Saturday, 3:30 p.m.

Fresh off a rare loss, Villanova looks to get back on track during its homecoming game against another nationally ranked foe. Here’s a look at the matchup:

Scouting Villanova
The Wildcats saw their five-game winning streak snapped in resounding fashion as they were shut out for the first time since 2004 in a 23-0 loss to Richmond. Sophomore quarterback Zach Bednarczyk left the game in the second quarter with an injury, a big reason why the Wildcats finished with just 222 yards of total offense. But despite the final score, Villanova’s defense played well again with Austin Calitro and Rob Rolle each hitting double digits in tackles. The unit is ranked fifth in the FCS in scoring defense (16.3 points per game) and sixth in total defense (237.9 yards per game) and has scored four defensive touchdowns.

Scouting Albany
After winning their first four games, the Great Danes lost their next two, a 36-30 triple-overtime heartbreaker to Richmond followed by a 20-16 setback to Maine. Sophomore quarterback Neven Sussman led Albany with 187 passing yards and 75 rushing yards. But for the season, their offensive strength has been with sophomore running back Elijah Ibitokun-Hanks, who’s second in the CAA in rushing, averaging 105 yards per game. Albany’s defense is only behind Villanova in points allowed per game (19.3) in the CAA, but interestingly enough is last in total defense (420.2 yards per game). The Great Danes lead the league in turnover margin (plus-15), led by linebacker Michael Nicastro and safety Mason Gray with three interceptions apiece.

Series history
Villanova has only played Albany twice, beating the Great Danes, 48-31, in 2014 and steamrolling it, 37-0, last season. 

Storyline to watch
The big question going in is whether Bednarczyk will play with Villanova saying it will be a game-time decision after the QB suffered a concussion last week. If he can’t go, Adeyemi DaSilva will get the start in his place after replacing him in the second quarter vs. Richmond. DaSilva is a promising player but Bednarczyk was coming into his own this season and his absence would naturally be a difficult one. Of course, the Wildcats have been through this before with Bednarczyk taking over as the starter last season when star John Robertson went down with an injury of his own.

What’s at stake?
Villanova still has a chance to win the CAA but probably can’t afford a second loss in the league. And of course, there’s nothing better than winning in front of a homecoming crowd.

A lot depends on whether Bednarczyk can play … but even if he doesn’t, the Wildcats’ dominant defense may be enough to get the job done. 

Villanova 20, Albany 17

Anthem singer at Sixers-Heat game kneels during performance

Anthem singer at Sixers-Heat game kneels during performance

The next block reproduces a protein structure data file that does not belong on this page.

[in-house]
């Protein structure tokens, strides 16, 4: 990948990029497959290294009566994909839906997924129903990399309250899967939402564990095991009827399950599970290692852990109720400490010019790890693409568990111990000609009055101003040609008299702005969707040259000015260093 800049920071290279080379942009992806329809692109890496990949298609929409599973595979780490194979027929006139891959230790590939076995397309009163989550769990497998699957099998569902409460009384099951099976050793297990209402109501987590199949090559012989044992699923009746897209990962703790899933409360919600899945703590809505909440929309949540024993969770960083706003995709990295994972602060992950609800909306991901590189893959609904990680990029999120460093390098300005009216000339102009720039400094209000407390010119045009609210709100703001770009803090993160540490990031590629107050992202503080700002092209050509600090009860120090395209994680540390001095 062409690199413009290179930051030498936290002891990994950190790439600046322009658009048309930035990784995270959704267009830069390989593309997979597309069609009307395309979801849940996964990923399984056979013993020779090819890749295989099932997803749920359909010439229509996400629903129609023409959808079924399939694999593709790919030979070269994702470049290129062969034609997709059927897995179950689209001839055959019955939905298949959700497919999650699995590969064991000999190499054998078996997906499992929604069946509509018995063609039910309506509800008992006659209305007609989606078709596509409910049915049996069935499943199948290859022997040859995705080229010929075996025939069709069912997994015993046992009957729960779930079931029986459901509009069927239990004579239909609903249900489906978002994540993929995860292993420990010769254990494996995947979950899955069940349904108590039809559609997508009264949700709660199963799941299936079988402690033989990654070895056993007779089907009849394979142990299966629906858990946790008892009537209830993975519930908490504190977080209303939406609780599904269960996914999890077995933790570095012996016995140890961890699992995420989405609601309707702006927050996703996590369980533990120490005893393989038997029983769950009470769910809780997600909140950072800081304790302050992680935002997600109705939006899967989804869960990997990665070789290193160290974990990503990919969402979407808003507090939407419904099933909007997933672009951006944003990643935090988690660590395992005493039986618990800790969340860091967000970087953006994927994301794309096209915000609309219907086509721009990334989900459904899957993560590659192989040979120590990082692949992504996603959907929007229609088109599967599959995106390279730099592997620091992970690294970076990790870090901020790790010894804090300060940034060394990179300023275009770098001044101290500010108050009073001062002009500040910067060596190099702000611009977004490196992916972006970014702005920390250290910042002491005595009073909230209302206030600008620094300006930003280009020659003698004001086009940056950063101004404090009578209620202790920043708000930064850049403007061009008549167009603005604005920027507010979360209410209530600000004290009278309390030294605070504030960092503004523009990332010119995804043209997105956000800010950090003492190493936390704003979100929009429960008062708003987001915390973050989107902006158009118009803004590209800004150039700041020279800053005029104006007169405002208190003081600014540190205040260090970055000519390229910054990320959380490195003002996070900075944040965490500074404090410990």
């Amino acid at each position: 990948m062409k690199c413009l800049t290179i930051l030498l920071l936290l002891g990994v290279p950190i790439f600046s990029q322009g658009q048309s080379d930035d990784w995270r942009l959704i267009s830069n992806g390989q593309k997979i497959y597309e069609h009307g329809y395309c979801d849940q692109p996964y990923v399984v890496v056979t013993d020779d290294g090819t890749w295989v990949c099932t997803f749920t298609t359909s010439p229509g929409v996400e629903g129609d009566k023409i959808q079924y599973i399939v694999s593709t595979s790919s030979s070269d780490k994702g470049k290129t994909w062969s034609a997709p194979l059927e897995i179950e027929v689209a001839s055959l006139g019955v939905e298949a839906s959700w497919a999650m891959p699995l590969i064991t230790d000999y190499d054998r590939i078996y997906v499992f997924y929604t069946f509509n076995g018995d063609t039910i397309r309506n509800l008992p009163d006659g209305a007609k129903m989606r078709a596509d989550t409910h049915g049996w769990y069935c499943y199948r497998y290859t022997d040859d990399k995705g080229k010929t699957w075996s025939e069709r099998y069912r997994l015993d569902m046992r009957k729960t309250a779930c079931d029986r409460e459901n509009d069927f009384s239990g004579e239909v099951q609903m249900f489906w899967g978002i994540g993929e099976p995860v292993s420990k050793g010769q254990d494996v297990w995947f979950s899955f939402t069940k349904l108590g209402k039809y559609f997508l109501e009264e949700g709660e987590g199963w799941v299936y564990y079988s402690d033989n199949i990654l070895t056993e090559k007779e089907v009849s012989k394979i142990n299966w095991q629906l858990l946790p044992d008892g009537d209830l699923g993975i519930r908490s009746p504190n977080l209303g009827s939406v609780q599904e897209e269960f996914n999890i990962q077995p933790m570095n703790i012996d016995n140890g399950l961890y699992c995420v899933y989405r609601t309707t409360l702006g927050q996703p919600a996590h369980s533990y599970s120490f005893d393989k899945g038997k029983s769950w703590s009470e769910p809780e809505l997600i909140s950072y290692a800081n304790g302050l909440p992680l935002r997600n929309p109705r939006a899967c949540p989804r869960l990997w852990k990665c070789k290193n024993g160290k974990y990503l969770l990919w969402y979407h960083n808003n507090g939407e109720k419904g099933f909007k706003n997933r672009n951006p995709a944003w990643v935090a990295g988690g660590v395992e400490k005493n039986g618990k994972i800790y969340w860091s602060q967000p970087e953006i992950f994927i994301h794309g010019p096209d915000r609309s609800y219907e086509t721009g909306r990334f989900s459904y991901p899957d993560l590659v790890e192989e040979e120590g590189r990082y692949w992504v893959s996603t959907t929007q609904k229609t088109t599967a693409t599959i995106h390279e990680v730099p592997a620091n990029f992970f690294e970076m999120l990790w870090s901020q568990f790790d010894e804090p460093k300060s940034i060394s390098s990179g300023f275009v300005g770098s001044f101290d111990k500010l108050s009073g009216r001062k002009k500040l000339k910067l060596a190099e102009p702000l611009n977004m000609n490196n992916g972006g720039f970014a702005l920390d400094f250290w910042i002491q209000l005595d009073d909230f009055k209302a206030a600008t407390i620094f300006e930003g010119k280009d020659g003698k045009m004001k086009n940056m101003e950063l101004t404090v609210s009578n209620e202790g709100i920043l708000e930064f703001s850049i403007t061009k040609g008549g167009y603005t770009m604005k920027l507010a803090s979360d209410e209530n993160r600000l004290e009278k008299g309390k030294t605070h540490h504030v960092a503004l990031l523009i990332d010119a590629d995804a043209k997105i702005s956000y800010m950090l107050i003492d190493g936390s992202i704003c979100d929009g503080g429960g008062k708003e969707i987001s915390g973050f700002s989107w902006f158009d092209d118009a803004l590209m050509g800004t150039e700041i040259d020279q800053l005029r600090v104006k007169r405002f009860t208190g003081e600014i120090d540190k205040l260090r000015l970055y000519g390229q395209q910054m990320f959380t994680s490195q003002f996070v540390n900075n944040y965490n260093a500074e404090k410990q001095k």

MIAMI — A woman performing the national anthem before an NBA preseason game in Miami on Friday night did so while kneeling at midcourt, and opening her jacket to show a shirt with the phrase "Black Lives Matter."

The singer was identified by the Heat as Denasia Lawrence. It was unclear if she remained in the arena after the performance, and messages left for her were not immediately returned.

Heat players and coaches stood side-by-side for the anthem, all with their arms linked as has been their custom during the preseason. Many had their heads down as Lawrence sang, and the team released a statement saying it had no advance knowledge that she planned to kneel.

"We felt as a basketball team that we would do something united, so that was our focus," Heat coach Erik Spoelstra said. "Throughout all of this, I think the most important thing that has come out is the very poignant, thoughtful dialogue. We've had great dialogue within our walls here and hopefully this will lead to action."

The anthem issue has been a major topic in the sports world in recent months, starting with the decision by San Francisco 49ers quarterback Colin Kaepernick to not stand for its playing. Kaepernick cited racial injustice and police brutality among the reasons for his protest, and athletes from many sports -- and many levels, from youth all the way to professional -- have followed his lead in various ways.

"All I can say is what we've seen in multiple preseason games so far is our players standing for the national anthem," NBA Commissioner Adam Silver said in New York earlier Friday, at a news conference following the league's board of governors meetings. "It would be my hope that they would continue to stand for the national anthem. I think that is the appropriate thing to do."

The NBA has a rule calling for players and coaches to stand during the anthem.

Heat guard Wayne Ellington often speaks about the need to curb gun violence, after his father was shot and killed two years ago. He had his eyes closed for most of the anthem Friday, as per his own custom, though was aware of Lawrence's actions.

"At the end of the day, to each his own," Ellington said. "If she feels like that's the way she wants to stand for it, then more power to her."

Making a statement in the manner that Lawrence did Friday is rare, but not unheard of in recent weeks.

When the Sacramento Kings played their first home preseason game earlier this month, anthem singer Leah Tysse dropped to one knee as she finished singing the song.

Tysse is white. Lawrence is black.

"I love and honor my country as deeply as anyone yet it is my responsibility as an American to speak up against injustice as it affects my fellow Americans," Tysse wrote on Facebook. "I have sung the anthem before but this time taking a knee felt like the most patriotic thing I could do. I cannot idly stand by as black people are unlawfully profiled, harassed and killed by our law enforcement over and over and without a drop of accountability."